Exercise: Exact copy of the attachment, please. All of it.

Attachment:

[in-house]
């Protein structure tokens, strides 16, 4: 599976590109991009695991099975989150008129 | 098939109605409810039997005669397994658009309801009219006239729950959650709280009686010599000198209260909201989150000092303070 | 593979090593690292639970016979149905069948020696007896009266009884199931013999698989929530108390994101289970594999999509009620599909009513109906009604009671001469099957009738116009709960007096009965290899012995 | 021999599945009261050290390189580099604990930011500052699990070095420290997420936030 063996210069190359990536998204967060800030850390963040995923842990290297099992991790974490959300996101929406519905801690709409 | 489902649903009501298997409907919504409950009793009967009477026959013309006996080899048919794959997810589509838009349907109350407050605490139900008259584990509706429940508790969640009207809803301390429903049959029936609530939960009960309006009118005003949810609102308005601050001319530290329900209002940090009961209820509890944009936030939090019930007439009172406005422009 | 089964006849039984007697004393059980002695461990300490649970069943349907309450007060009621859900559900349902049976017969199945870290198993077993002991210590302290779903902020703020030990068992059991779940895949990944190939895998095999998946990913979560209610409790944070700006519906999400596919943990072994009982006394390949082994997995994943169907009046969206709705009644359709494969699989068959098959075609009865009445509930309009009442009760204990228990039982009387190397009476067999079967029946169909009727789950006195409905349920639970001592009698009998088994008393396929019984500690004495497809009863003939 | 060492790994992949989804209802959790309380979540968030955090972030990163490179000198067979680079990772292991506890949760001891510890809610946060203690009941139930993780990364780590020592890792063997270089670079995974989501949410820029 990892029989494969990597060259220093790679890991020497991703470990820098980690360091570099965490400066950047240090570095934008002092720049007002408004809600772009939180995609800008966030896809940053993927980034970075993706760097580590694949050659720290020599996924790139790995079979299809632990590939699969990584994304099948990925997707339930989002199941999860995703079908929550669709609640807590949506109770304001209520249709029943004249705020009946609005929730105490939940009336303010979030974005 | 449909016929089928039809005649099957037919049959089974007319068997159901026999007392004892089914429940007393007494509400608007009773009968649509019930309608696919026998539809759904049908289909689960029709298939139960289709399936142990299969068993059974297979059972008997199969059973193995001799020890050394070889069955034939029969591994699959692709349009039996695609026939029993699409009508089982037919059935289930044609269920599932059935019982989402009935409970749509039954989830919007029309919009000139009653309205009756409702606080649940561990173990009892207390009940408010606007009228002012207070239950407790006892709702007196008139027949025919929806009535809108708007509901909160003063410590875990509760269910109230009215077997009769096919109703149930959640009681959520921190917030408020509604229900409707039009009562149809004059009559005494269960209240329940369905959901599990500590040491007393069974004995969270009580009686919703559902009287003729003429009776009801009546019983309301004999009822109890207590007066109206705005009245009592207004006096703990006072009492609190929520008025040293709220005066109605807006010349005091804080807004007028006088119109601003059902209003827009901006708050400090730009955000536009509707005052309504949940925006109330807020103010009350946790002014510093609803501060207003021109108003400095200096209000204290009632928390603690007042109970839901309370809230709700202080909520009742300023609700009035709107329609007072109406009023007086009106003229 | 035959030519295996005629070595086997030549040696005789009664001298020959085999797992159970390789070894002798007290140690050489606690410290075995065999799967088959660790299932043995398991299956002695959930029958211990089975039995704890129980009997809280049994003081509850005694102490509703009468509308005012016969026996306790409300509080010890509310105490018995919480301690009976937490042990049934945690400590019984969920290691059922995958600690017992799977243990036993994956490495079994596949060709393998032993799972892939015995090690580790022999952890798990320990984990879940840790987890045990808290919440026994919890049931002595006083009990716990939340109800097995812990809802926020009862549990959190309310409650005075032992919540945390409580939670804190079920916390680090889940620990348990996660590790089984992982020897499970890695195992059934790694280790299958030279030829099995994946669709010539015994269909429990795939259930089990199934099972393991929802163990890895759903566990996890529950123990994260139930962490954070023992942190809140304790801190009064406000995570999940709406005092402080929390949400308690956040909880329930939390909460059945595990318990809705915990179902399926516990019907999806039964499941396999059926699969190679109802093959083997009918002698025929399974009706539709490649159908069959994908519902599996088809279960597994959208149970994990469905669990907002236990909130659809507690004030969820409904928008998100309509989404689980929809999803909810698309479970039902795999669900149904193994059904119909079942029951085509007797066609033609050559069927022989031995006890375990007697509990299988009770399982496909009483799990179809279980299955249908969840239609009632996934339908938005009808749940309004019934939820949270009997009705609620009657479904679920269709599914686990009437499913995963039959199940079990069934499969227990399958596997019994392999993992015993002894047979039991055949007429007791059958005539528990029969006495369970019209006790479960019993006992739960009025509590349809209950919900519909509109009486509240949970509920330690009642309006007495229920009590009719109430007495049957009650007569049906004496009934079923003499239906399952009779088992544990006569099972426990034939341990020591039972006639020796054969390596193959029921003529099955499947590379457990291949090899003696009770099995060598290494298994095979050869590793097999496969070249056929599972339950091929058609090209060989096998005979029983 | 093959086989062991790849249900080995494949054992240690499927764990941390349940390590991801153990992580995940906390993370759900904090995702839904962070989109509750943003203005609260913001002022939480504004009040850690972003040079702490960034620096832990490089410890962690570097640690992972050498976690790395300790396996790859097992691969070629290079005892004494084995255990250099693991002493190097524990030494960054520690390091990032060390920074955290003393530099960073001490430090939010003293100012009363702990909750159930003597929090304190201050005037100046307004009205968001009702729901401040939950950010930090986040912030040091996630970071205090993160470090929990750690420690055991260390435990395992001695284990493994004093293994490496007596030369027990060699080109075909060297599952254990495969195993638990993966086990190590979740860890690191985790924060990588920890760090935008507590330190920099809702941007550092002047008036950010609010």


[in-house]
């Protein structure tokens, strides 16, 4: 599976590109991009695991099975989150008129 | 098939109605409810039997005669397994658009309801009219006239729950959650709280009686010599000198209260909201989150000092303070 | 593979090593690292639970016979149905069948020696007896009266009884199931013999698989929530108390994101289970594999999509009620599909009513109906009604009671001469099957009738116009709960007096009965290899012995 | 021999599945009261050290390189580099604990930011500052699990070095420290997420936030 063996210069190359990536998204967060800030850390963040995923842990290297099992991790974490959300996101929406519905801690709409 | 489902649903009501298997409907919504409950009793009967009477026959013309006996080899048919794959997810589509838009349907109350407050605490139900008259584990509706429940508790969640009207809803301390429903049959029936609530939960009960309006009118005003949810609102308005601050001319530290329900209002940090009961209820509890944009936030939090019930007439009172406005422009 | 089964006849039984007697004393059980002695461990300490649970069943349907309450007060009621859900559900349902049976017969199945870290198993077993002991210590302290779903902020703020030990068992059991779940895949990944190939895998095999998946990913979560209610409790944070700006519906999400596919943990072994009982006394390949082994997995994943169907009046969206709705009644359709494969699989068959098959075609009865009445509930309009009442009760204990228990039982009387190397009476067999079967029946169909009727789950006195409905349920639970001592009698009998088994008393396929019984500690004495497809009863003939 | 060492790994992949989804209802959790309380979540968030955090972030990163490179000198067979680079990772292991506890949760001891510890809610946060203690009941139930993780990364780590020592890792063997270089670079995974989501949410820029 990892029989494969990597060259220093790679890991020497991703470990820098980690360091570099965490400066950047240090570095934008002092720049007002408004809600772009939180995609800008966030896809940053993927980034970075993706760097580590694949050659720290020599996924790139790995079979299809632990590939699969990584994304099948990925997707339930989002199941999860995703079908929550669709609640807590949506109770304001209520249709029943004249705020009946609005929730105490939940009336303010979030974005 | 449909016929089928039809005649099957037919049959089974007319068997159901026999007392004892089914429940007393007494509400608007009773009968649509019930309608696919026998539809759904049908289909689960029709298939139960289709399936142990299969068993059974297979059972008997199969059973193995001799020890050394070889069955034939029969591994699959692709349009039996695609026939029993699409009508089982037919059935289930044609269920599932059935019982989402009935409970749509039954989830919007029309919009000139009653309205009756409702606080649940561990173990009892207390009940408010606007009228002012207070239950407790006892709702007196008139027949025919929806009535809108708007509901909160003063410590875990509760269910109230009215077997009769096919109703149930959640009681959520921190917030408020509604229900409707039009009562149809004059009559005494269960209240329940369905959901599990500590040491007393069974004995969270009580009686919703559902009287003729003429009776009801009546019983309301004999009822109890207590007066109206705005009245009592207004006096703990006072009492609190929520008025040293709220005066109605807006010349005091804080807004007028006088119109601003059902209003827009901006708050400090730009955000536009509707005052309504949940925006109330807020103010009350946790002014510093609803501060207003021109108003400095200096209000204290009632928390603690007042109970839901309370809230709700202080909520009742300023609700009035709107329609007072109406009023007086009106003229 | 035959030519295996005629070595086997030549040696005789009664001298020959085999797992159970390789070894002798007290140690050489606690410290075995065999799967088959660790299932043995398991299956002695959930029958211990089975039995704890129980009997809280049994003081509850005694102490509703009468509308005012016969026996306790409300509080010890509310105490018995919480301690009976937490042990049934945690400590019984969920290691059922995958600690017992799977243990036993994956490495079994596949060709393998032993799972892939015995090690580790022999952890798990320990984990879940840790987890045990808290919440026994919890049931002595006083009990716990939340109800097995812990809802926020009862549990959190309310409650005075032992919540945390409580939670804190079920916390680090889940620990348990996660590790089984992982020897499970890695195992059934790694280790299958030279030829099995994946669709010539015994269909429990795939259930089990199934099972393991929802163990890895759903566990996890529950123990994260139930962490954070023992942190809140304790801190009064406000995570999940709406005092402080929390949400308690956040909880329930939390909460059945595990318990809705915990179902399926516990019907999806039964499941396999059926699969190679109802093959083997009918002698025929399974009706539709490649159908069959994908519902599996088809279960597994959208149970994990469905669990907002236990909130659809507690004030969820409904928008998100309509989404689980929809999803909810698309479970039902795999669900149904193994059904119909079942029951085509007797066609033609050559069927022989031995006890375990007697509990299988009770399982496909009483799990179809279980299955249908969840239609009632996934339908938005009808749940309004019934939820949270009997009705609620009657479904679920269709599914686990009437499913995963039959199940079990069934499969227990399958596997019994392999993992015993002894047979039991055949007429007791059958005539528990029969006495369970019209006790479960019993006992739960009025509590349809209950919900519909509109009486509240949970509920330690009642309006007495229920009590009719109430007495049957009650007569049906004496009934079923003499239906399952009779088992544990006569099972426990034939341990020591039972006639020796054969390596193959029921003529099955499947590379457990291949090899003696009770099995060598290494298994095979050869590793097999496969070249056929599972339950091929058609090209060989096998005979029983 | 093959086989062991790849249900080995494949054992240690499927764990941390349940390590991801153990992580995940906390993370759900904090995702839904962070989109509750943003203005609260913001002022939480504004009040850690972003040079702490960034620096832990490089410890962690570097640690992972050498976690790395300790396996790859097992691969070629290079005892004494084995255990250099693991002493190097524990030494960054520690390091990032060390920074955290003393530099960073001490430090939010003293100012009363702990909750159930003597929090304190201050005037100046307004009205968001009702729901401040939950950010930090986040912030040091996630970071205090993160470090929990750690420690055991260390435990395992001695284990493994004093293994490496007596030369027990060699080109075909060297599952254990495969195993638990993966086990190590979740860890690191985790924060990588920890760090935008507590330190920099809702941007550092002047008036950010609010």